Rabbi Yitzhak claims that worms are as painful to the dead as needles are to piercing the body of the living (Talmud Shabbat 152a). An unsettling implication of this Talmudic statement is that even a body which has lost its life may still be somewhat responsive and clinging to its soul. The Hasidim take this to mean that some individuals are so invested in their physical and material existence that, upon death, the soul has a hard time extracting itself from the body. Because this individual failed to cultivate a distinct life of the soul prior to death, the soul has a hard time distinguishing and separating itself after death. Korach, it seems, was such a person.

B’Yedidut (w/friendship),

Rabbi Mitch Levine

Parashat Shelach – June 13, 2015 – 26 Sivan 5775

This week’s parasha contains the tragic episode of the meraglim/spies who returned from scouting out Eretz Yisrael with the unfortunate report that the land was inhabited by giants who would regard B’nei Yisrael as mere “grasshoppers”.  Due to the discouragement of the spies, the will of the people faltered and as a consequence of losing courage, the entire generation was condemned to live out their lives in the desert and never made it to Eretz Yisrael (Actually, according to some commentators, the women were exempted from this harsh decree in view of their positive attitude about the land, but that is another story!).

The Lubavitcher Rebbe z”l pointed out how peculiar the report of the spies was. After all, these spies had only a short while ago been liberated through God’s power during the flight from Egypt. Having witnessed the plagues, why wouldn’t they have assumed that God would just as handily trounce the intimidating “giants”?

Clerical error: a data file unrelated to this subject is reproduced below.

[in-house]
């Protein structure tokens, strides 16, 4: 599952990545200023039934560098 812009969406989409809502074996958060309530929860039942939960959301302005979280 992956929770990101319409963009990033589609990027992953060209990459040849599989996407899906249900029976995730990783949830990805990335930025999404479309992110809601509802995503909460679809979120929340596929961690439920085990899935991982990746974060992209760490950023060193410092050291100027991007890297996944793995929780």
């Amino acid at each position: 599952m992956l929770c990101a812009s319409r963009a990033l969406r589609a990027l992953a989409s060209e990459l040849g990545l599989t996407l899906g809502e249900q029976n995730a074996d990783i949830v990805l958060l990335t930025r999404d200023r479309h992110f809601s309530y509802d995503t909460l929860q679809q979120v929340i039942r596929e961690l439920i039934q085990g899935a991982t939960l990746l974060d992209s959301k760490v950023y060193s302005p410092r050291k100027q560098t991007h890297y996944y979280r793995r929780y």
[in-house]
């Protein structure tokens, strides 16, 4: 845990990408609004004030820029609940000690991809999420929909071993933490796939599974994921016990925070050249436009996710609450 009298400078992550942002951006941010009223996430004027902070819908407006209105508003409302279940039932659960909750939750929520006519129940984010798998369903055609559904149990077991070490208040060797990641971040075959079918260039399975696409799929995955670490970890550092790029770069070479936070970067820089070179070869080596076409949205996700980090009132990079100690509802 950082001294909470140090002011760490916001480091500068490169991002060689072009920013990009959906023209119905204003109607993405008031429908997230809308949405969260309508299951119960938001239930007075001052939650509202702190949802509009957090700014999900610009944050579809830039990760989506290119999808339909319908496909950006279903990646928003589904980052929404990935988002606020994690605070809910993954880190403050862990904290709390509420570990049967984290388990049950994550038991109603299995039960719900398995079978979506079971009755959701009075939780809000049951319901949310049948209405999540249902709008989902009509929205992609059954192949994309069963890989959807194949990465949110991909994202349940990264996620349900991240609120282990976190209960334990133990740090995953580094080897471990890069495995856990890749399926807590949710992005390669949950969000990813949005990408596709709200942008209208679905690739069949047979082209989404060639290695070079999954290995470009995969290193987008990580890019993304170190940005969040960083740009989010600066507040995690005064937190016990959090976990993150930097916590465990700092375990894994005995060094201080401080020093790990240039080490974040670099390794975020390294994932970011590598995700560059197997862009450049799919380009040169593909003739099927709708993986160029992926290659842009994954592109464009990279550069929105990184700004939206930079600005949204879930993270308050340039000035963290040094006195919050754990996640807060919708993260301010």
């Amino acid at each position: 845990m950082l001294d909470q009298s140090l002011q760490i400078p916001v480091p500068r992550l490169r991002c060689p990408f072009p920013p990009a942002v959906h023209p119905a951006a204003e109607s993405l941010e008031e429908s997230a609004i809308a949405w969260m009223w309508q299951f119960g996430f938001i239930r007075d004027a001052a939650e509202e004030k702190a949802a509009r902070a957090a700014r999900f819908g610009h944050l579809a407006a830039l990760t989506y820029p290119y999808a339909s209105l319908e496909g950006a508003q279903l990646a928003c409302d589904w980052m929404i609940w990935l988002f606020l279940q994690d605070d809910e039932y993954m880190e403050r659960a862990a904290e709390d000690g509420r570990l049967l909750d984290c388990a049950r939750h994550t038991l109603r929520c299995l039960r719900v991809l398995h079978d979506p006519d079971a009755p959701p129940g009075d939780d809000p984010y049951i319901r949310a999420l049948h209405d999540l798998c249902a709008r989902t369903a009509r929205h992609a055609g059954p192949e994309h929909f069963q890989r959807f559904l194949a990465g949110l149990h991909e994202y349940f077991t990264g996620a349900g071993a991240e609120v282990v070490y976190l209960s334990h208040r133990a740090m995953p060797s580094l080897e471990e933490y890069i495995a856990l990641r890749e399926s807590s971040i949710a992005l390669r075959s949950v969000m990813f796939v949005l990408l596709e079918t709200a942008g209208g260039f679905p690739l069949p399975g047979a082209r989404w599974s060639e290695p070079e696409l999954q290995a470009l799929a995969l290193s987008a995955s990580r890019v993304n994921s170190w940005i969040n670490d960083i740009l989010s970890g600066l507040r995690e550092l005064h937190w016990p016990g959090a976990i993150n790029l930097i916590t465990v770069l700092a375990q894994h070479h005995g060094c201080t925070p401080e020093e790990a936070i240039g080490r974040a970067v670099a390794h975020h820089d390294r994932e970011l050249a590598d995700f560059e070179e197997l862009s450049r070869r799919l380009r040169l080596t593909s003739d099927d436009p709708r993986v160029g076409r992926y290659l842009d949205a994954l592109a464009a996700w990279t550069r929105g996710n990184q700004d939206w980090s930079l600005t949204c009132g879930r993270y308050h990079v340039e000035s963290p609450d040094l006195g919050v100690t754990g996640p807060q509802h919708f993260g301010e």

The Rebbe suggested that perhaps the problem was not that these Jewish leaders sought to avoid the land, but rather that they were afraid to take the risk of leading the people out of the desert. In the desert, the people had all of their needs miraculously provided for them. They ate the mannah and even their “clothes did not wear off their backs.” All they had to do in the desert was to study the Torah. The spies realized that once the people settled the land, the mannah would cease. Everyone would become responsible to work the land, or get some sort of job, and provide for themselves. But if that happened, reasoned the spies, what would become of Torah study? Better, they reasoned, to remain in the desert where Torah could be pursued without the distraction of taking responsibility for one’s livelihood.

The spies were wrong. The whole point of the study of Torah is to apply one’s learning to the real world; the world of personal responsibility. Although remaining in the desert protected by Hashem’s sheltering presence is comforting, a Jew is charged with the task of taking the risk of living in the real world; a world in which the pursuit of Torah must be complimented by human initiative and accomplishment.

B’Yedidut (w/friendship),

Rabbi Mitch Levine

Parashat Beha’alotcha – June 6, 2015 – 19 Sivan 5775